HIV DNA and antibodies in syringes from injecting drug users: A comparison of detection techniques

Samuel S. Myers, Robert Heimer, Douglas Liu, Denis Henrard

Research output: Contribution to journalArticlepeer-review


Objective: Direct HIV testing of individual injecting drug users is not always feasible. As an alternative, we have evaluated the sensitivity and specificity of several techniques for detecting HIV-1-specific products in used syringes. Design: Polymerase chain reaction (PCR) and antibody-capture assays were compared using syringes prepared with blood from HIV-1-positive and -negative individuals. Methods: PCR sensitivity was maximized, enabling detection of single copies of HIV-1-specific proviral DNA. The limits of detection from used syringes were determined for PCR by diluting extracts and correlated to CD4+ cell counts. Similarly, limits of detection were determined for enzyme immunoassays (EIA) and Western blot. Results: All techniques were highly specific, although with PCR false-positives were detected occasionally. EIA proved more sensitive than Western blot in detecting needles containing HIV-1-infected individuals' blood. Even after prolonged storage of syringes at room temperature, EIA was equal to or better than PCR as an HIV-1 detection technique. The most sensitive method for detecting HIV-1 was the viral-based EIA when the recommended predilution step was omitted. Conclusions: EIA proved preferable to PCR because of their higher sensitivity, absence of false-positives and easier sample preparation and analysis.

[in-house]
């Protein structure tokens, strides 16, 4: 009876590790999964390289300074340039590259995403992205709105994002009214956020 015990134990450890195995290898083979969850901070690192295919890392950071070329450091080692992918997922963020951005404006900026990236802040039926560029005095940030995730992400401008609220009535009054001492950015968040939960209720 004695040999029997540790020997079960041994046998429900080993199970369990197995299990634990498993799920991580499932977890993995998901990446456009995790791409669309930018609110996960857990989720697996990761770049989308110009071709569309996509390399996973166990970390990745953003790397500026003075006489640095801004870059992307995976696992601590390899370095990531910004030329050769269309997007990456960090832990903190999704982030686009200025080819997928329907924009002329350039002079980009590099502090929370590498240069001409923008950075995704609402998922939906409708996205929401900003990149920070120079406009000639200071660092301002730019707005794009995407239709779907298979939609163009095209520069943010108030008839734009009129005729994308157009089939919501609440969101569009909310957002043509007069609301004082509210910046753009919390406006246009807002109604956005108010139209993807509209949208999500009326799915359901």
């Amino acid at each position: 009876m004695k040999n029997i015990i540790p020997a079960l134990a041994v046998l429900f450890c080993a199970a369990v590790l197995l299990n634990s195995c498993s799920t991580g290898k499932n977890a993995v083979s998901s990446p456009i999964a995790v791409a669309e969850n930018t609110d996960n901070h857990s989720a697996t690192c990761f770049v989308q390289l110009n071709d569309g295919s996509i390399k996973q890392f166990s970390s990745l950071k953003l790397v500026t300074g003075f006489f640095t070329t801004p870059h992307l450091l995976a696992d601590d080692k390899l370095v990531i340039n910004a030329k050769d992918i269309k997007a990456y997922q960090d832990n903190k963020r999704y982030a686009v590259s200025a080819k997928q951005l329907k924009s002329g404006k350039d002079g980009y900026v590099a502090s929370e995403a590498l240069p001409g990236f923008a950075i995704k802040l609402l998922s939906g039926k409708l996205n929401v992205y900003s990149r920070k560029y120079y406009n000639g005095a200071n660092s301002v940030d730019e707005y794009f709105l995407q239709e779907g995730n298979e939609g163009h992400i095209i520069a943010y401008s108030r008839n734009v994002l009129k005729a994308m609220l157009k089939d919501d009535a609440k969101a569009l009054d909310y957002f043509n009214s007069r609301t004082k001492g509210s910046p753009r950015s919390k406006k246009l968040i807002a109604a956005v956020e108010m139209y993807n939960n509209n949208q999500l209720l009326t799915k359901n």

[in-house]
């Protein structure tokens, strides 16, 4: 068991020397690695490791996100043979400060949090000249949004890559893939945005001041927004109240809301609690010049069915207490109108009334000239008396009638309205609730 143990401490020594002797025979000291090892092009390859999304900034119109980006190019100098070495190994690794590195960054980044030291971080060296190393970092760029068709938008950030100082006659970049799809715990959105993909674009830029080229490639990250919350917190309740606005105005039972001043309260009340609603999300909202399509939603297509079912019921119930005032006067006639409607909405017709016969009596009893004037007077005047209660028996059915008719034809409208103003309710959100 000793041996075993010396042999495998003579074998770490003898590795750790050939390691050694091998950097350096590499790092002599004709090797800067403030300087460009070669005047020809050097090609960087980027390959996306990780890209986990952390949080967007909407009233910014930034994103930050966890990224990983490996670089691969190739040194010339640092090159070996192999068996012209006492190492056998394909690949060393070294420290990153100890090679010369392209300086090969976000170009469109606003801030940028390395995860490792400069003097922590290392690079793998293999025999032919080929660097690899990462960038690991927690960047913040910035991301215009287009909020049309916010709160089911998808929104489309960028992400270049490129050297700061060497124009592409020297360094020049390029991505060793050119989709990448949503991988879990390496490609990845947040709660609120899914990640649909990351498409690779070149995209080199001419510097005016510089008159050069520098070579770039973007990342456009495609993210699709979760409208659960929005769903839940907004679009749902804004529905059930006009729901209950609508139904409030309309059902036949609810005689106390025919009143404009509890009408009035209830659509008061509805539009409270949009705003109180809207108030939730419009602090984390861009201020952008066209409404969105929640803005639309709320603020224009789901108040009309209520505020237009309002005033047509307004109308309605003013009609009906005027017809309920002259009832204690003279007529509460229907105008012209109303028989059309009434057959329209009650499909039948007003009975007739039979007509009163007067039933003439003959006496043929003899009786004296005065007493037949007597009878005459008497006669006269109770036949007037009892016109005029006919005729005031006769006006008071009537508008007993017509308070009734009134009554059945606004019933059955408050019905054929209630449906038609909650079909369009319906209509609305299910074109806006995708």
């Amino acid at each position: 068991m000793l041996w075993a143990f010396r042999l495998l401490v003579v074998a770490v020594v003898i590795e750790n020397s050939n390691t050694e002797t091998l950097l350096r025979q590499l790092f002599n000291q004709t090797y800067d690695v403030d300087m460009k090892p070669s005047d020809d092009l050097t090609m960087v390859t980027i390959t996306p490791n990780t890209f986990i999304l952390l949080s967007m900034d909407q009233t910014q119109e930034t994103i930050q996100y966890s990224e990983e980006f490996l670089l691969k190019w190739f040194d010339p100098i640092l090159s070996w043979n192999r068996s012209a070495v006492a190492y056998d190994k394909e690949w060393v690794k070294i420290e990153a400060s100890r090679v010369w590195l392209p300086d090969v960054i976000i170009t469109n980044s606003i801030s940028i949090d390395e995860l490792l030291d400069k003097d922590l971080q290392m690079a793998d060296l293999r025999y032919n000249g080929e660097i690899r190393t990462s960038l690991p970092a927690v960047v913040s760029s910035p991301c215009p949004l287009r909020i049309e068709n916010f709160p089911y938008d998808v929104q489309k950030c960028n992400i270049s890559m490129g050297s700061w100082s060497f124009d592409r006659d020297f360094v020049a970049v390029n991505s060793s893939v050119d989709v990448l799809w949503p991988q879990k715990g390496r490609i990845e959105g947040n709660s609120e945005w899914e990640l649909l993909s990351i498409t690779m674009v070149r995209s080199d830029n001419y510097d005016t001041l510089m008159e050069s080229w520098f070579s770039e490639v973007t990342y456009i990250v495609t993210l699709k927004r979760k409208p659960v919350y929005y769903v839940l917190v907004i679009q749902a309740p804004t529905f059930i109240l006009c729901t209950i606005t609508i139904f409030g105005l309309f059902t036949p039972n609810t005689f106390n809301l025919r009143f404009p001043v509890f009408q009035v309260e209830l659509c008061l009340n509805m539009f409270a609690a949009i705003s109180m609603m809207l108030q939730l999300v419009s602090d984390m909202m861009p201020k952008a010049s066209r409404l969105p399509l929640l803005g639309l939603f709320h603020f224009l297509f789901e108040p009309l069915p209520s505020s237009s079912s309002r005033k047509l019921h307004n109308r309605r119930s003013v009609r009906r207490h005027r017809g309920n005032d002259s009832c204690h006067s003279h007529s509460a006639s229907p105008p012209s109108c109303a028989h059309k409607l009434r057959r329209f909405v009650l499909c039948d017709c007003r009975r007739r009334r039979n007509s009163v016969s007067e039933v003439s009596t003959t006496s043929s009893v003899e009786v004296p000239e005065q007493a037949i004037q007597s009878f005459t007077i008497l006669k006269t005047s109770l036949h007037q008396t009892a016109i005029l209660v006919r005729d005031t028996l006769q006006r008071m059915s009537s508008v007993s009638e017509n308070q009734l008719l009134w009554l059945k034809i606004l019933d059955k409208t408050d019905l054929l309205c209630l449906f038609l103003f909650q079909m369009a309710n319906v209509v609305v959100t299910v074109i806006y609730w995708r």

Original languageEnglish (US)
Pages (from-to)925-931
Number of pages7
Issue number7
StatePublished - 1993
Externally publishedYes


  • Enzyme-linked immunoassay
  • HIV-1 detection
  • Injection drug use
  • Polymerase chain reaction

ASJC Scopus subject areas

  • Immunology and Allergy
  • Immunology
  • Infectious Diseases


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